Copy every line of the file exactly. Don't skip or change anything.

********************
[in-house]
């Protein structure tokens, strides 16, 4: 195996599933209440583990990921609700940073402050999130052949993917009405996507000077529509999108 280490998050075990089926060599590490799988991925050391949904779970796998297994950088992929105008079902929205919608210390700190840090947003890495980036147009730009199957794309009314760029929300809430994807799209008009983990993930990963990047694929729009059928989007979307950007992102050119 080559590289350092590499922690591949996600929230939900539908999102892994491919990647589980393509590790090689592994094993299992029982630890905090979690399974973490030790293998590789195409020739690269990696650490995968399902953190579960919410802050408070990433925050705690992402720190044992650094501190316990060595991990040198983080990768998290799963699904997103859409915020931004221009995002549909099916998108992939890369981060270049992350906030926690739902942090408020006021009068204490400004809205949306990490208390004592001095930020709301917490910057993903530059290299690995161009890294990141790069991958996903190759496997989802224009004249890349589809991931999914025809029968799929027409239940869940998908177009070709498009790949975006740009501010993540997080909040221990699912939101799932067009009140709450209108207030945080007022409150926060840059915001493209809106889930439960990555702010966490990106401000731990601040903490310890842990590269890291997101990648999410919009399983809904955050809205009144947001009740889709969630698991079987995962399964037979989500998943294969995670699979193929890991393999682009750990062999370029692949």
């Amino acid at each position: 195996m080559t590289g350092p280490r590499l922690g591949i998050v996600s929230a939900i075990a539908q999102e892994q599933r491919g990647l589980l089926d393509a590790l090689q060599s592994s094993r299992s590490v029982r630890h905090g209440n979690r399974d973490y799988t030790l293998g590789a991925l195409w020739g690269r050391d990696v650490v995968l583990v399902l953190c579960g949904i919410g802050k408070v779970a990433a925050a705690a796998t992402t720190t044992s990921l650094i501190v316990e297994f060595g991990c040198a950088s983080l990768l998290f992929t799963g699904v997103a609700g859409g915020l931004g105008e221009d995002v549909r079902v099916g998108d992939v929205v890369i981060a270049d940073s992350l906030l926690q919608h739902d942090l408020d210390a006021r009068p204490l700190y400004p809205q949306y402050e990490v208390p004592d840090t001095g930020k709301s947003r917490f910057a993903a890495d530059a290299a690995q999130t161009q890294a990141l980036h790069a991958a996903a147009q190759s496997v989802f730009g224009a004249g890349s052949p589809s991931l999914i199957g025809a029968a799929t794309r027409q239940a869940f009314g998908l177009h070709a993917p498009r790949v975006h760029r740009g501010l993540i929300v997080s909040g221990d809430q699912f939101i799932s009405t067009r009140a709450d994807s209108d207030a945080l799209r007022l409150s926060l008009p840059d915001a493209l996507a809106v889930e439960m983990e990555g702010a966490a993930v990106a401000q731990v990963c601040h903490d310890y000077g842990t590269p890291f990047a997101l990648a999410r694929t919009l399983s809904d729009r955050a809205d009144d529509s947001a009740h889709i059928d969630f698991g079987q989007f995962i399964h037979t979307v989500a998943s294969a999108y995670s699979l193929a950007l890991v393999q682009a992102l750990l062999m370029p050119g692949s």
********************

[in-house]
């Protein structure tokens, strides 16, 4: 195996599933209440583990990921609700940073402050999130052949993917009405996507000077529509999108 280490998050075990089926060599590490799988991925050391949904779970796998297994950088992929105008079902929205919608210390700190840090947003890495980036147009730009199957794309009314760029929300809430994807799209008009983990993930990963990047694929729009059928989007979307950007992102050119 080559590289350092590499922690591949996600929230939900539908999102892994491919990647589980393509590790090689592994094993299992029982630890905090979690399974973490030790293998590789195409020739690269990696650490995968399902953190579960919410802050408070990433925050705690992402720190044992650094501190316990060595991990040198983080990768998290799963699904997103859409915020931004221009995002549909099916998108992939890369981060270049992350906030926690739902942090408020006021009068204490400004809205949306990490208390004592001095930020709301917490910057993903530059290299690995161009890294990141790069991958996903190759496997989802224009004249890349589809991931999914025809029968799929027409239940869940998908177009070709498009790949975006740009501010993540997080909040221990699912939101799932067009009140709450209108207030945080007022409150926060840059915001493209809106889930439960990555702010966490990106401000731990601040903490310890842990590269890291997101990648999410919009399983809904955050809205009144947001009740889709969630698991079987995962399964037979989500998943294969995670699979193929890991393999682009750990062999370029692949």
């Amino acid at each position: 195996m080559t590289g350092p280490r590499l922690g591949i998050v996600s929230a939900i075990a539908q999102e892994q599933r491919g990647l589980l089926d393509a590790l090689q060599s592994s094993r299992s590490v029982r630890h905090g209440n979690r399974d973490y799988t030790l293998g590789a991925l195409w020739g690269r050391d990696v650490v995968l583990v399902l953190c579960g949904i919410g802050k408070v779970a990433a925050a705690a796998t992402t720190t044992s990921l650094i501190v316990e297994f060595g991990c040198a950088s983080l990768l998290f992929t799963g699904v997103a609700g859409g915020l931004g105008e221009d995002v549909r079902v099916g998108d992939v929205v890369i981060a270049d940073s992350l906030l926690q919608h739902d942090l408020d210390a006021r009068p204490l700190y400004p809205q949306y402050e990490v208390p004592d840090t001095g930020k709301s947003r917490f910057a993903a890495d530059a290299a690995q999130t161009q890294a990141l980036h790069a991958a996903a147009q190759s496997v989802f730009g224009a004249g890349s052949p589809s991931l999914i199957g025809a029968a799929t794309r027409q239940a869940f009314g998908l177009h070709a993917p498009r790949v975006h760029r740009g501010l993540i929300v997080s909040g221990d809430q699912f939101i799932s009405t067009r009140a709450d994807s209108d207030a945080l799209r007022l409150s926060l008009p840059d915001a493209l996507a809106v889930e439960m983990e990555g702010a966490a993930v990106a401000q731990v990963c601040h903490d310890y000077g842990t590269p890291f990047a997101l990648a999410r694929t919009l399983s809904d729009r955050a809205d009144d529509s947001a009740h889709i059928d969630f698991g079987q989007f995962i399964h037979t979307v989500a998943s294969a999108y995670s699979l193929a950007l890991v393999q682009a992102l750990l062999m370029p050119g692949s």